Tara said...

Well Susan it's been -30C the past week here in Edmonton!

But excellent post on freezing oils. I always freeze the majority of mine, with the exceptions of jojoba and Fractionated coconut oil, and then others that I tend to use pretty frequently, which still get stored in the fridge.

Keep warm and hopefully your roads clear up soon :-)

Will said...

As a crafter only (with a deep freeze - one inside vs the one outside right now in Cleveland), this was great information. It's just common sense, too, so no wonder I didn't think of it!

Yes, please stay indoors! We like you! Send all the politicians outside...


Leman said...

Susan, thanks so much for this info. This is incredibly useful to know as I had quite a few oils expiring soon and was worried that I am not going to have time to use them! I put my expensive oils like rosehip, hempseed, evening primrose etc in the fridge but never knew that I could put them in the freezer! Can I ask few questions regarding this?:

1)What about if we put it in the fridge instead of the freezer? are we still stopping the clock on the day we put it in the fridge?

2) When we take them out of the fridge/freezer to use, say 10ml of that 100ml bottle and heat the bottle in warm water, are we then ruining the oils by putting the remaining 90ml back into the fridge/freezer? And can we repeat re-repeat this as many times as we need to?

thank you so much Susan.

Anonymous said...

Susan, I am completely ignorant of your area, had always thought you received a lot of snow... here in the NYC area we finally received some snow this year, only six inches but it still makes a mess.
On the oil and lotion subject, I notice that when I store my finished lotions in the basement, which is about 60F, I obtain a shelf life that is at least 1 to 2 months longer than at room temp exposed to ambient light. This is, of course, with preservatives. What do you think?

Susan Barclay-Nichols said...

Hi Little Bird! I'm in Chilliwack - it was worse here than Abbotsford, but we're all experiencing the deep thaw right now. I went outside yesterday. It was great! Where did you get the coffee butter? I've been looking for another place to get my lovely green tea butter!

Hi Leman! Putting things in the fridge will slow down rancidity of our oils - that's one of the reasons we use cold with our food because it will slow down bacterial growth - but it's hard to know how long our oils will last then. I know if I have a three month oil and I put it in the freezer, the clock stops that day. If I put it in the fridge, I know I can get longer out of the oil, but it's hard to just just how much longer. (Click here for more information on storing our products in the fridge!)

As for warming the oils up, you really do need to heat the entire bottle of oil because certain fatty acids will melt sooner than others, and you want to get all the fatty acids that bottle contains. You can let the bottle cool down, then put it back in the freezer. I don't know how many times you can do this - I haven't kept count for my oils, but I do it regularly. You're only bringing the oils slowly up to about room temperature, so there's nothing wrong with putting them back in the freezer.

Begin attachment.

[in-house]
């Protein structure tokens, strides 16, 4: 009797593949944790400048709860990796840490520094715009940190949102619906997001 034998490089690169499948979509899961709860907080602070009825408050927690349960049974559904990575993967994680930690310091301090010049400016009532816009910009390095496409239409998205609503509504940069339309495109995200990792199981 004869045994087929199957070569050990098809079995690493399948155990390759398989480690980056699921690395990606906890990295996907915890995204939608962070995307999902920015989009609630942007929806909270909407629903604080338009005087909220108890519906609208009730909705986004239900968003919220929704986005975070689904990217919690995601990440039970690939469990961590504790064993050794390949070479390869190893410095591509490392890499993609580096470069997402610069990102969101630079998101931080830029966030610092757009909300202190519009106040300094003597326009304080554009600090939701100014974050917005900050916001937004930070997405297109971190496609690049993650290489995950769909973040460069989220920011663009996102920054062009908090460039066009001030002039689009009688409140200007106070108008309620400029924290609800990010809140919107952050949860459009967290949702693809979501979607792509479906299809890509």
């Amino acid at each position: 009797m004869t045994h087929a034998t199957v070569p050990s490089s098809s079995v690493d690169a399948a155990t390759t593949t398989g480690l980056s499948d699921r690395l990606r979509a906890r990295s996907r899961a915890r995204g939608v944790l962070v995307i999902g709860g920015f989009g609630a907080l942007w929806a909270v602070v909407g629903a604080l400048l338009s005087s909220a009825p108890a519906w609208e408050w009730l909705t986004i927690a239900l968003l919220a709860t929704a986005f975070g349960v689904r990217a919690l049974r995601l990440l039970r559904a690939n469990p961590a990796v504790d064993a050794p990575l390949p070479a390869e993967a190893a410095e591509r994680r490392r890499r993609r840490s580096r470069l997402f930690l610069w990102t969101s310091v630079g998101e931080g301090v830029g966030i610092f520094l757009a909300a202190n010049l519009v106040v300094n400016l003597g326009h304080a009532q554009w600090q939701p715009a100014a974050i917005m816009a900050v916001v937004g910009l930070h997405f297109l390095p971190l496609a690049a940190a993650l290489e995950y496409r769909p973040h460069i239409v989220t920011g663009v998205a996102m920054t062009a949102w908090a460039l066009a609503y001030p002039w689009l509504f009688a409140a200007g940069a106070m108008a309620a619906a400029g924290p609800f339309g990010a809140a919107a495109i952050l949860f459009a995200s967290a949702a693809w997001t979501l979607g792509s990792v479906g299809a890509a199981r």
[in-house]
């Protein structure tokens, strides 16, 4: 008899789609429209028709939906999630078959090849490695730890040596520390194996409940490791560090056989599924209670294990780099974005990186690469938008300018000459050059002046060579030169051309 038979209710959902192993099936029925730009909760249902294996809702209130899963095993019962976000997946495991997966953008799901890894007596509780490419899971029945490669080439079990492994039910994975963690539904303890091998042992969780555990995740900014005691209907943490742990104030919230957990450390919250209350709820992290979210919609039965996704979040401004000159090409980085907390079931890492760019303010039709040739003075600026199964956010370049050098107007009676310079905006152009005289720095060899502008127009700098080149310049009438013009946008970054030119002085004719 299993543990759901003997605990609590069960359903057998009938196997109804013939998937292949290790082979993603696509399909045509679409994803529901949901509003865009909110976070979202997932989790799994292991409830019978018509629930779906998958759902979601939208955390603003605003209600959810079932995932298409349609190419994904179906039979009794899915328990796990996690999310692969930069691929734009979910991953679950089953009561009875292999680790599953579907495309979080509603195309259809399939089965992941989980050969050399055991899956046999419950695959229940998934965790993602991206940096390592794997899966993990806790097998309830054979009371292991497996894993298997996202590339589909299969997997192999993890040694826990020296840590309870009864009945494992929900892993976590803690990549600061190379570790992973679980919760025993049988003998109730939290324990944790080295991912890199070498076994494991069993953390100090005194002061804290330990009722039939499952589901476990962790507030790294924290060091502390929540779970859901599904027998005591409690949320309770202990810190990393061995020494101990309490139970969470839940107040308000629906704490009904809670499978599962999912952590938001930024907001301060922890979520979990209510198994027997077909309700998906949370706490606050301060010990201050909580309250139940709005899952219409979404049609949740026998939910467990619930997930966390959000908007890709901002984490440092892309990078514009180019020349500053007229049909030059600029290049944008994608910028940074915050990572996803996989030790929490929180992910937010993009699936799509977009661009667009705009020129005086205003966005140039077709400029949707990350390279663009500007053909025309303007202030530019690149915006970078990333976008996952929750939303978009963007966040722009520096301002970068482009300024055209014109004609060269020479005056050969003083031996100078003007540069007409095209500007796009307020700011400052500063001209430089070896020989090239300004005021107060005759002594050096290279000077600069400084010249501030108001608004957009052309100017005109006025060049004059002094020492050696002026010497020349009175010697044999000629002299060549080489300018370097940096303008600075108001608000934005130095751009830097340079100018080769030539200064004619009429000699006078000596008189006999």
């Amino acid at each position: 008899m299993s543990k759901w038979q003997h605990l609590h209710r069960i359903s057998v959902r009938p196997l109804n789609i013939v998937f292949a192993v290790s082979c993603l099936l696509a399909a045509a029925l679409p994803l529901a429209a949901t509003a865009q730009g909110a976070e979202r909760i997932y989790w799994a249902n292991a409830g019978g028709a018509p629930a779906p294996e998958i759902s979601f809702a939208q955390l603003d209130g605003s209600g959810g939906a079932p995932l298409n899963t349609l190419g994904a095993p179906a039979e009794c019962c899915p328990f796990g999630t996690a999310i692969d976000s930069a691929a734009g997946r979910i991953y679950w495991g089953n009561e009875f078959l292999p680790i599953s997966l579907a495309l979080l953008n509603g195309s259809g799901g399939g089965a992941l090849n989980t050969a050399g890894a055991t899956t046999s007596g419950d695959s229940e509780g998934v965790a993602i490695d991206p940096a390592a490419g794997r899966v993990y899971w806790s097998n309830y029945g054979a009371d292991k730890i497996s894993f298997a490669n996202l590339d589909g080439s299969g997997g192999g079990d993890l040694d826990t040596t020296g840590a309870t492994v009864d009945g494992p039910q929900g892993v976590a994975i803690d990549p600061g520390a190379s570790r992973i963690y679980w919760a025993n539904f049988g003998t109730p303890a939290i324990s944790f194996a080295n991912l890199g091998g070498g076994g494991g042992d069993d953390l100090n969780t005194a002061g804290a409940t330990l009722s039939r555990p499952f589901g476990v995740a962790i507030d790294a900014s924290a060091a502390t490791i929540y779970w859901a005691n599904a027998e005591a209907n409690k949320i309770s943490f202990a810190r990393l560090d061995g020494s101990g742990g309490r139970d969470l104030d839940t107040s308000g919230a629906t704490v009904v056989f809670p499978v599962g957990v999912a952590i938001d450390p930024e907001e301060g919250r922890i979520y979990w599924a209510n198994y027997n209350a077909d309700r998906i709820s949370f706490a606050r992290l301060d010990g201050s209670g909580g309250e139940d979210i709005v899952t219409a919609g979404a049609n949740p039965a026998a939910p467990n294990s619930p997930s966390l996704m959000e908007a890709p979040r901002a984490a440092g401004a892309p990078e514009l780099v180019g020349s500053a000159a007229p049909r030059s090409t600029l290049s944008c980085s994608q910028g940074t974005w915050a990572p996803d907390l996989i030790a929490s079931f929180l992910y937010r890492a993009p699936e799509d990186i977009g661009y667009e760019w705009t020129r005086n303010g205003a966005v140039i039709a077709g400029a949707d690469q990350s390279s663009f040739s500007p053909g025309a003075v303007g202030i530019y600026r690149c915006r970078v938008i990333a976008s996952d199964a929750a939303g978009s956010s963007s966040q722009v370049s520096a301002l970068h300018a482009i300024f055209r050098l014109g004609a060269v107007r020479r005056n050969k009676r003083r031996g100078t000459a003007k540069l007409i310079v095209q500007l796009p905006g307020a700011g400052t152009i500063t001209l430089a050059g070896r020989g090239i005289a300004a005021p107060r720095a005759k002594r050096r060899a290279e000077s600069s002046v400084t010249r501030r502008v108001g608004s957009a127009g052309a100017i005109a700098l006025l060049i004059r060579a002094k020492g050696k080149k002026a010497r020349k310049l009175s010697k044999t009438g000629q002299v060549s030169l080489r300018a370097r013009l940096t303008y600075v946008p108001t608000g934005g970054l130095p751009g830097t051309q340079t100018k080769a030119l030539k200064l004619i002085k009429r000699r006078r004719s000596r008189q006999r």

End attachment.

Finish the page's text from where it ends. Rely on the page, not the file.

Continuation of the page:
Hi Kimbo! I live on the west coast of Canada, just above the American border and we don't get a lot of snow, hence the closing of schools and stuff when we do get enough to cover the roads! It's a snow-pocalypse when we get more than a few inches!

It makes sense that keeping our lotions away from light and in a cooler location will keep the lotions fresher longer. If you consider that some of the mechanisms of rancidity require light and heat - click here for a primer on rancidity and here for some of the mechanisms of rancidity - then it makes sense that storing them in a cool, dark place would lead to a longer shelf life!

Little Bird said...

Susan, I got my coffee butter from Brambleberry. It is fantastic. I've now made a whipped butter, an emulsifying scrub, and a lip balm. I really like it. Smells like espresso beans to me.

I haven't been to Chilliwack in years.

Pam said...

Hi Susan,

Should we also add ROE to our carrier oils? If we add Vitamin E and ROE would that be a "bad" thing?

Anonymous said...

Hi Susan ! Can we freeze butters the same way ? I mean Shea butter, cocoa butter, mango butter, etc. And for essential oils, can I put them in the freezer too ? Thank you very much for your time !

Susan Barclay-Nichols said...

Hi Pam! You can add ROE or Vitamin E to your oils if you wish. You don't need to add both - more anti-oxidants doesn't necessarily mean your oils are more protected against rancidity because they only use the anti-oxidants they need and the rest are wasted.

Hi Ginette! Yes, you can freeze your butters as well. I have a pound ultra refined shea butter in my freezer - one I bought forgetting I had already purchased a pound of ultra refined shea butter in my workshop!

mparmpadeli said...

Thank you Susan that was very informative.
Can I freeze algae oil (INCI: Glycine Soja , Phenoxyethanol, Fucus vesiculosus) ?

What about liquid proteins? They have aqua will they go bad if freeze?